The Trojans Leave Crete for Italy
Reading time: 3 minutes. Word count: 400 words.
Amazed by such a vision, and the voices of the gods,
(it was not a dream, but I seemed to recognise their expression,
before me, their wreathed hair, their living faces:
then a cold sweat bathed all my limbs)
my body leapt from the bed, and I lifted my voice
and upturned palms to heaven, and offered pure
gifts on the hearth-fire. The rite completed, with joy
I told Anchises of this revelation, revealing it all in order.
He understood about the ambiguity in our origins, and the
and that he had been deceived by a fresh error,
about our ancient country. Then he spoke: "My son, troubled
by Troy's fate, Only Cassandra prophesied such an outcome.
Now I remember her foretelling that this was destined for our race,
and often spoke of Hesperia, and the Italian kingdom.
Who'd believe that Trojans would travel to Hesperia's shores?
Who'd have been moved by Cassandra, the prophetess, then?
Let's trust to Apollo, and, warned by him, take the better course."
So he spoke, and we were delighted to obey his every word.
We departed this home as well, and, leaving some people behind,
set sail, and ran through the vast ocean in our hollow ships.
When the fleet had reached the high seas and the land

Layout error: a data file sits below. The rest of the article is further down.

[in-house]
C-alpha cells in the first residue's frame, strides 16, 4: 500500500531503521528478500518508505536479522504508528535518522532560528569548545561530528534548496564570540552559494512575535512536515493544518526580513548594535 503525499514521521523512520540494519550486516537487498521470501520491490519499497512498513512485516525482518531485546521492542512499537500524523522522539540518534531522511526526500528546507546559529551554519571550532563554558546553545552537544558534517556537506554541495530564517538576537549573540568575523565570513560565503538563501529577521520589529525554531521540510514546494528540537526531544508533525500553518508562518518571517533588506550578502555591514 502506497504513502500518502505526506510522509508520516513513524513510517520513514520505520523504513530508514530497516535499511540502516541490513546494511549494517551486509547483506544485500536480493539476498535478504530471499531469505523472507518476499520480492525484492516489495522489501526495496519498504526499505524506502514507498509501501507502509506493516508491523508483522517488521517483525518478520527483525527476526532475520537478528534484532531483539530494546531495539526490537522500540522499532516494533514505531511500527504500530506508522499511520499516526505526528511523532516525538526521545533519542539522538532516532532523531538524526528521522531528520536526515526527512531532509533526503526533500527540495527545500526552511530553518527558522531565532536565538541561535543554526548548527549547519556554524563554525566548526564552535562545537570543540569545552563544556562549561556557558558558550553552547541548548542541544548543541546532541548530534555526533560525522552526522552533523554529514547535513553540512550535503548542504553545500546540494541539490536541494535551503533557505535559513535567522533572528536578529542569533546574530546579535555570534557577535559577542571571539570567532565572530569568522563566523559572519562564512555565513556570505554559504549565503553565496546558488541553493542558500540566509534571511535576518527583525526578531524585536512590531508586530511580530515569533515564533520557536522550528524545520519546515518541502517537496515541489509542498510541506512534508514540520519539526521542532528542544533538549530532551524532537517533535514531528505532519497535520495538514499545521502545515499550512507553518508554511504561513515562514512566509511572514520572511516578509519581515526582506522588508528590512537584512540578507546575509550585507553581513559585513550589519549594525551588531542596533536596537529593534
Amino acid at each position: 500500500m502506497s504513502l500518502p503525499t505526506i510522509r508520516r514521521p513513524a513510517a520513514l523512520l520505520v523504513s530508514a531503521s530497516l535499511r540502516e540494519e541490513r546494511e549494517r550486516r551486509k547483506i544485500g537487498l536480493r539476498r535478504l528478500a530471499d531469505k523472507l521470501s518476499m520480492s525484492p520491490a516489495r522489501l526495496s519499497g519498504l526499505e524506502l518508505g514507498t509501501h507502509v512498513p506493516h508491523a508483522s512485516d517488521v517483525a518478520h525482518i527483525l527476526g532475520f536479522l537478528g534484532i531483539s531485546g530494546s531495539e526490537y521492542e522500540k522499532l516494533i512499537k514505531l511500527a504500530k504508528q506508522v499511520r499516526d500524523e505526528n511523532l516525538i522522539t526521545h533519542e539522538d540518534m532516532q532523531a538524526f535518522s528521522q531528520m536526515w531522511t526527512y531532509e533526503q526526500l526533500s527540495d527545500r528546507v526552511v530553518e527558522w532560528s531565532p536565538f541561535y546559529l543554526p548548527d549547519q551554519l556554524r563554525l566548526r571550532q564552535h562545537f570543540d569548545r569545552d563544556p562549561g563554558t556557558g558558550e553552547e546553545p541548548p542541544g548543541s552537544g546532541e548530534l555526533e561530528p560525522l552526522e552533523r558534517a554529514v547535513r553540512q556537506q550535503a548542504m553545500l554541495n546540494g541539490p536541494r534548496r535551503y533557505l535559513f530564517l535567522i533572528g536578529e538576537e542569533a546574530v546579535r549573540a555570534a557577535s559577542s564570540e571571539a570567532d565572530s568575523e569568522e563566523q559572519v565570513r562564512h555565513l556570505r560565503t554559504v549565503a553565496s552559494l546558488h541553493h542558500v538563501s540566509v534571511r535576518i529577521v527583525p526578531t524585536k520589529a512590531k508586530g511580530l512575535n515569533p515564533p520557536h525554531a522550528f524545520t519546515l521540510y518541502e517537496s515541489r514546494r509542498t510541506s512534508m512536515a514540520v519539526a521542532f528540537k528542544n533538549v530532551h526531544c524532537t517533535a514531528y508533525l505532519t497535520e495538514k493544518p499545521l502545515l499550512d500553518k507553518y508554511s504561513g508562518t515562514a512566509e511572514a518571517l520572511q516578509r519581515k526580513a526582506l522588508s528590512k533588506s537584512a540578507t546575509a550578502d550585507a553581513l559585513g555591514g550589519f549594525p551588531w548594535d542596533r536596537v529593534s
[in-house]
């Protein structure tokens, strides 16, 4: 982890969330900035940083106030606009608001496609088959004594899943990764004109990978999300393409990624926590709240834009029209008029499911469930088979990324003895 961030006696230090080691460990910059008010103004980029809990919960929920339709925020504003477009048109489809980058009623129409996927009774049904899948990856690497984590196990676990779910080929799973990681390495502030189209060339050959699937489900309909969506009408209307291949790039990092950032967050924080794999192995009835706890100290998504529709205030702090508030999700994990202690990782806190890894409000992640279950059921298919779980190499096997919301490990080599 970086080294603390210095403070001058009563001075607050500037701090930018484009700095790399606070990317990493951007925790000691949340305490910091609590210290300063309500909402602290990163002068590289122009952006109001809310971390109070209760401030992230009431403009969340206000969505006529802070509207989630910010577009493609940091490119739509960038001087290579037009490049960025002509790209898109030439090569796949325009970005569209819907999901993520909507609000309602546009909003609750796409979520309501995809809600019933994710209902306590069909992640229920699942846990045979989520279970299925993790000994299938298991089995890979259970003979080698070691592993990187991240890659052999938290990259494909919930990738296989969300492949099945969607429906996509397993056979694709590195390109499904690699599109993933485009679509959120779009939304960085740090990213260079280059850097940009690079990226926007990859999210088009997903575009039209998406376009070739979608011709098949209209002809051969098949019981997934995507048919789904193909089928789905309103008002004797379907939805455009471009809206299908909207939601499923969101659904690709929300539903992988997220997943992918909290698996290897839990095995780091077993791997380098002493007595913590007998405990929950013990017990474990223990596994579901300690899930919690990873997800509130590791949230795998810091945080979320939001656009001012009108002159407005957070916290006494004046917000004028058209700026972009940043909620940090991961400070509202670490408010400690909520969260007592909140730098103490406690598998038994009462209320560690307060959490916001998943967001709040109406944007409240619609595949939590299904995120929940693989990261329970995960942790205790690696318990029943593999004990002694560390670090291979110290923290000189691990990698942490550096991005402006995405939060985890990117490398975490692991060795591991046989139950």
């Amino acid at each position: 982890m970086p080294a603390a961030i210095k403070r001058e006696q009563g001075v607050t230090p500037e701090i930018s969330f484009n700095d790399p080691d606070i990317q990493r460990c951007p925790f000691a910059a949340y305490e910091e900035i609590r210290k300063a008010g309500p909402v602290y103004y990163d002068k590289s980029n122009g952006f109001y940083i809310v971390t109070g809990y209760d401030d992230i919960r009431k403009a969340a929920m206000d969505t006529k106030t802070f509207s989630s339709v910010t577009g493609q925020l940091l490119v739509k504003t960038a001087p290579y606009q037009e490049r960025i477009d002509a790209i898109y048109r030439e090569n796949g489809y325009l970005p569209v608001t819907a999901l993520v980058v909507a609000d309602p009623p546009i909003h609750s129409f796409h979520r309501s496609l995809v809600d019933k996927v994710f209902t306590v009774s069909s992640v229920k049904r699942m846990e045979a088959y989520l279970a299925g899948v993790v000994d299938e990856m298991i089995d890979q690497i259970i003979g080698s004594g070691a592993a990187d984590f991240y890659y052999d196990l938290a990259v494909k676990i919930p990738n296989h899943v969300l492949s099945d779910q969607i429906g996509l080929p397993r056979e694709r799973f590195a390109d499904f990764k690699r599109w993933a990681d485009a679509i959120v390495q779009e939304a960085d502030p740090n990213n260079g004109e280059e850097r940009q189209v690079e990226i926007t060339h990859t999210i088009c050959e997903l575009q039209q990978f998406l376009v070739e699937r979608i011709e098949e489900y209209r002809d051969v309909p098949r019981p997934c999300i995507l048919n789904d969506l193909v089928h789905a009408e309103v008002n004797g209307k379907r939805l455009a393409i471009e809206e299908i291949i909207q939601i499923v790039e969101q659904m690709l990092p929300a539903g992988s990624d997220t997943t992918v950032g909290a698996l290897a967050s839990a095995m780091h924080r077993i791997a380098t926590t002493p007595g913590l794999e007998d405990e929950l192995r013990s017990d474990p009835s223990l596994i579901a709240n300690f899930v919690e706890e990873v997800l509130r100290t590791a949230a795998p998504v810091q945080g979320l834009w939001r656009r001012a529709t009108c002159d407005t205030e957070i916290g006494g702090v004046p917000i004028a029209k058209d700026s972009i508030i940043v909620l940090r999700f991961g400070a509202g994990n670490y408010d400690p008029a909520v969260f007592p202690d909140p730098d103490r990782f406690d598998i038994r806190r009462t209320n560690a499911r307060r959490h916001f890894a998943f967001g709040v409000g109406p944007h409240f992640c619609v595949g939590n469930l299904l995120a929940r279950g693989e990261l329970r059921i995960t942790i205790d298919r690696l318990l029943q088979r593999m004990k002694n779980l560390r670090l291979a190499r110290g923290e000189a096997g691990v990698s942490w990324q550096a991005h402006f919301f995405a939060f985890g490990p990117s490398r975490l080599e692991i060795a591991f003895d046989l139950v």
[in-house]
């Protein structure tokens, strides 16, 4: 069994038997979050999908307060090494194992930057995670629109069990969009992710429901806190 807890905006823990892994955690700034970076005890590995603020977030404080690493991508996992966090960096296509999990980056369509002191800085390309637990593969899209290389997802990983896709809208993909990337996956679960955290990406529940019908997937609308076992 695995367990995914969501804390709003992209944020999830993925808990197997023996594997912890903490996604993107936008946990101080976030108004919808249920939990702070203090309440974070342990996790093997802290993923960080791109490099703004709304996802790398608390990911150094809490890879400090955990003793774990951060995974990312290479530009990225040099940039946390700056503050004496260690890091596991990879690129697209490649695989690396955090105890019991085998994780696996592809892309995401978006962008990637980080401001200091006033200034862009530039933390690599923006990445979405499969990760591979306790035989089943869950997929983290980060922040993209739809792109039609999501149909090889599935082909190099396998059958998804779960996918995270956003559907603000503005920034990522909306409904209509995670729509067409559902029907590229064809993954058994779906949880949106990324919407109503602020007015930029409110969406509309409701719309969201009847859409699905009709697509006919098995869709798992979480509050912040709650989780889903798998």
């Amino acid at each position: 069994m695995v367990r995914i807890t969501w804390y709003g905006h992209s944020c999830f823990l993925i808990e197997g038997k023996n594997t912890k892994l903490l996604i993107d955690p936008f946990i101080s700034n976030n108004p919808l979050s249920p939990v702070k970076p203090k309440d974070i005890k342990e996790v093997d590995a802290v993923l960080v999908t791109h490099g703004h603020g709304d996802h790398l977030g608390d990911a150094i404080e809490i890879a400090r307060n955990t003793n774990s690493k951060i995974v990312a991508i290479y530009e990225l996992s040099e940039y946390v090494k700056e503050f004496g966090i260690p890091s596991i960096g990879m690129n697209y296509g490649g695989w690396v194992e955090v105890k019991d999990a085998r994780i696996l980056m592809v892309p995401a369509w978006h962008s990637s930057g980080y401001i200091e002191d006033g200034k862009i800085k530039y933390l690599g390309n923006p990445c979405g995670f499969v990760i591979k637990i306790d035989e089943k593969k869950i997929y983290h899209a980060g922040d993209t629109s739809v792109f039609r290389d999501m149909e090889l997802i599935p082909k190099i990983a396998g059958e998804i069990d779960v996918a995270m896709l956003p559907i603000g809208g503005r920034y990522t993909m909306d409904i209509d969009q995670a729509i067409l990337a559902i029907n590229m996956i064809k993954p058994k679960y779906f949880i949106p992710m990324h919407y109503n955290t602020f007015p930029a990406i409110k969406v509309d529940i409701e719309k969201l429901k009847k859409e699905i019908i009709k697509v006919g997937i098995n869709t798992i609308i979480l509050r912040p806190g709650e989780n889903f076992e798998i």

was no longer seen, sky and ocean on all sides, then
a dark-blue rain cloud settled overhead, bringing
night and storm, and the waves bristled with shadows.
Immediately the winds rolled over the water and great seas rose:
we were scattered here and there in the vast abyss.
shrouded the day, and the night mists
hid the sky: lightning flashed again from the torn clouds.
We were thrown off course, and wandered the blind waves.
Palinurus himself was unable to tell night from day in the sky,
and could not determine his path among the waves.
So for three days, and as many starless nights,
we wandered uncertainly, in a dark fog, over the sea.
At last, on the fourth day, land was first seen to rise,
revealing far off mountains and rolling smoke.
The sails fell, we stood to the oars: without pause, the sailors,
at full stretch, churned the foam, and swept the blue sea.
Questions. Make sure you can answer these questions about what you just read:
Source: A.S.Kline, translator. Vergil's Aeneid (2002). Weblink. Kline has made his English translation of Vergil's Aeneid freely available over the Internet.
Languages / Anthropology 3043: Folklore & Mythology.
Laura Gibbs, Ph.D.
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